# How to detect if a function has symmetries

let's say we have the function $$y = \frac{x}{x^2+1}$$

we see that y': $$y' =\frac{-x^2+1}{(x^2+1)^2}$$

by the second derivative test, we see that the points $$x=1$$ is a local maximum and $$x=-1$$ is a local minimum that's the only clue I have about the symmetry of this graph.

• What kind of symmetries? The function is odd, so it's symmetric about the origin. Also, for $x \ne 0$ you can write it as $y = \frac{1}{x + 1/x}$ so it's invariant under $x \mapsto \frac{1}{x}$.
– dxiv
Jun 6 at 21:34
• You detect whether a function has symmetries by specifically testing for said symetries. What kind of symmetries do you know, how are they defined, and which ones do you suspect apply? Jun 6 at 21:35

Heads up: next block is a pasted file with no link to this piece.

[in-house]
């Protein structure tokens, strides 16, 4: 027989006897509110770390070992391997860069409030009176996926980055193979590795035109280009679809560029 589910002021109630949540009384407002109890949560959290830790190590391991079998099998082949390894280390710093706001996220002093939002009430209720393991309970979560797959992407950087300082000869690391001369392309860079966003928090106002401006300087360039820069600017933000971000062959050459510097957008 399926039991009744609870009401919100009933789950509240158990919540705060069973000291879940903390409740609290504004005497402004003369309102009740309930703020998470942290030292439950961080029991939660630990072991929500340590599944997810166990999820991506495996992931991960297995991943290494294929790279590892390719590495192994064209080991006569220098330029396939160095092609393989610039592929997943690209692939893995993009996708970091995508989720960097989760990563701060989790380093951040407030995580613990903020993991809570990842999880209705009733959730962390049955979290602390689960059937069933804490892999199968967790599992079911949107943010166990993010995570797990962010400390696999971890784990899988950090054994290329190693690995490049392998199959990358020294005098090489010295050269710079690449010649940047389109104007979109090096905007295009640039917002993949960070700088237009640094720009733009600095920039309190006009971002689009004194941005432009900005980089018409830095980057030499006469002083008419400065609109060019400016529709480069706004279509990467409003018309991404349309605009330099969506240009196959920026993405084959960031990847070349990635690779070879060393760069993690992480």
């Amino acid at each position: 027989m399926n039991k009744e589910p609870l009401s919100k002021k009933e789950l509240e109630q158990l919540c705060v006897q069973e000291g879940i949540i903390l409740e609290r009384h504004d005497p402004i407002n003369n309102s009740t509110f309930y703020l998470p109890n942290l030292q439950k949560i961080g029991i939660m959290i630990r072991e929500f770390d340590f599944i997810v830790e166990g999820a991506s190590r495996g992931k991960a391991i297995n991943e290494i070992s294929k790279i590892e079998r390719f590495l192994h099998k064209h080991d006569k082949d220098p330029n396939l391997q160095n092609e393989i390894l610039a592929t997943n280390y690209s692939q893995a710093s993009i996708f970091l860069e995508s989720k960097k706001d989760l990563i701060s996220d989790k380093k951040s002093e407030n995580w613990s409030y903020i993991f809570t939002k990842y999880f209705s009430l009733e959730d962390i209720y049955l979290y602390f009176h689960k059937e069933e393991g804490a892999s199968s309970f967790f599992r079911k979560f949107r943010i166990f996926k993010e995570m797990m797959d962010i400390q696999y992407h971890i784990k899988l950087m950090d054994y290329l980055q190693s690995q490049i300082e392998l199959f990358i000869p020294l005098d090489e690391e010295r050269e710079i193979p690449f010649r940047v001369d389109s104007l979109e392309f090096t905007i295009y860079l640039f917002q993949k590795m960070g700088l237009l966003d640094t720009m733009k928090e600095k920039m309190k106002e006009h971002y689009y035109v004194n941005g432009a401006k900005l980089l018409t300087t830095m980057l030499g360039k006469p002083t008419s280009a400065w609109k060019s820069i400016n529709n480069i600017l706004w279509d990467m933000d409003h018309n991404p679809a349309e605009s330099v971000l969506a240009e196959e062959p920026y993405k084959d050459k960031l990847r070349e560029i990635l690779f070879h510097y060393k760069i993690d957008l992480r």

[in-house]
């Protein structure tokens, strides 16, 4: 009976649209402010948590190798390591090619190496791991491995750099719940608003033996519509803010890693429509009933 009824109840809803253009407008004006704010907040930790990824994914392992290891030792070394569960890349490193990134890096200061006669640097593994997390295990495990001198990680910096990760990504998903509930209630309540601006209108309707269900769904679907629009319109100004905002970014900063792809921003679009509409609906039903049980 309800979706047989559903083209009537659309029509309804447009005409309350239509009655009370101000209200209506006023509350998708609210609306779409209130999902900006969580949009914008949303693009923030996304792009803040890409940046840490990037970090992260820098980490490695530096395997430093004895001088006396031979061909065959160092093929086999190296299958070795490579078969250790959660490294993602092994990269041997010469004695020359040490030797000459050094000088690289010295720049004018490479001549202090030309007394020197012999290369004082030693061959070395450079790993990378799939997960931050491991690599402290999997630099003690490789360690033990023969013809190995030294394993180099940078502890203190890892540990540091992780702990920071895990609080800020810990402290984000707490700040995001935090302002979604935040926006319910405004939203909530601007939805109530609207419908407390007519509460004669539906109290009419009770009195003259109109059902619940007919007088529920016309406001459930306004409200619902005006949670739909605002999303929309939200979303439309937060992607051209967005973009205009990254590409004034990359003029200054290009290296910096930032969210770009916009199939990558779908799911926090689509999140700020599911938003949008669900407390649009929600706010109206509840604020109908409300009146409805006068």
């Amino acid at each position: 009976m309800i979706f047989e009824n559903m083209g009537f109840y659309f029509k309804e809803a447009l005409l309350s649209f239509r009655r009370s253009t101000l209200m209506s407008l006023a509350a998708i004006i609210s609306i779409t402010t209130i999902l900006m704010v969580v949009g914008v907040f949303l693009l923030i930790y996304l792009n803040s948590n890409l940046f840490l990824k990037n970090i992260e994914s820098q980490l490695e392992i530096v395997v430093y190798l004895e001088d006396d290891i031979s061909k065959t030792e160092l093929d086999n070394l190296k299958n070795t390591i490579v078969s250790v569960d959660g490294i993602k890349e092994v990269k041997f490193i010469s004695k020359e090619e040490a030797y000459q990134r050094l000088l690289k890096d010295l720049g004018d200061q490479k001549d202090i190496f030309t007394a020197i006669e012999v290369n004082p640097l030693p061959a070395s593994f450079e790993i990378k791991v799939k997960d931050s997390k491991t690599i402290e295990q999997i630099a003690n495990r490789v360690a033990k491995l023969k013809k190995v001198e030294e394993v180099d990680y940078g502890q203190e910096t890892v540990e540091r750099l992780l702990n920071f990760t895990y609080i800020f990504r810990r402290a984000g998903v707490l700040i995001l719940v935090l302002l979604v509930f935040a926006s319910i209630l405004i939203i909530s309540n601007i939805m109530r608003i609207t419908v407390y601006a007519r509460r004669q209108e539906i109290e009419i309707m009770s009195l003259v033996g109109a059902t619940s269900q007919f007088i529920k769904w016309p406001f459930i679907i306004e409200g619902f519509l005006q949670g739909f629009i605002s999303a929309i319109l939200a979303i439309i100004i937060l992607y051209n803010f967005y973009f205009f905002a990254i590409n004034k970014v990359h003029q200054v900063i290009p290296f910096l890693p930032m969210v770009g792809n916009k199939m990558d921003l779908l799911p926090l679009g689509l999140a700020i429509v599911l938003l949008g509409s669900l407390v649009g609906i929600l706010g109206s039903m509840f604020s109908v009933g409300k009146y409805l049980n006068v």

• There are many ways to see a function is symmetric, for example you could note that the Fourier transform comes out purely imaginary. But this is really overcomplicating things... indeed one might more sensibly go the other direction, i.e. use the fact that the function is symmetric as an aid for computing the Fourier transform. Jun 7 at 13:57

## 2 Answers

We can check whether the function is even or odd:

• If function is odd, meaning $$f(-x)=-f(x)$$ than it is symmetrical with respect to the origin
• If function is even, meaning $$f(-x)=f(x)$$ than it is symmetrical with respect to $$y$$-axis

In this example, we can see that $$f(-x)=\frac{-x}{x^2+1}=-f(x)$$ thus this function is odd, meaning it is symmetrical with respect to the origin.

Notice that

\begin{align*} f(x) = \frac{x}{x^{2} + 1} \Rightarrow f(-x) = -\frac{x}{(-x)^{2} + 1} = -\frac{x}{x^{2} + 1} = -f(x) \end{align*}

hence we conclude its graph is symmetric about the origin.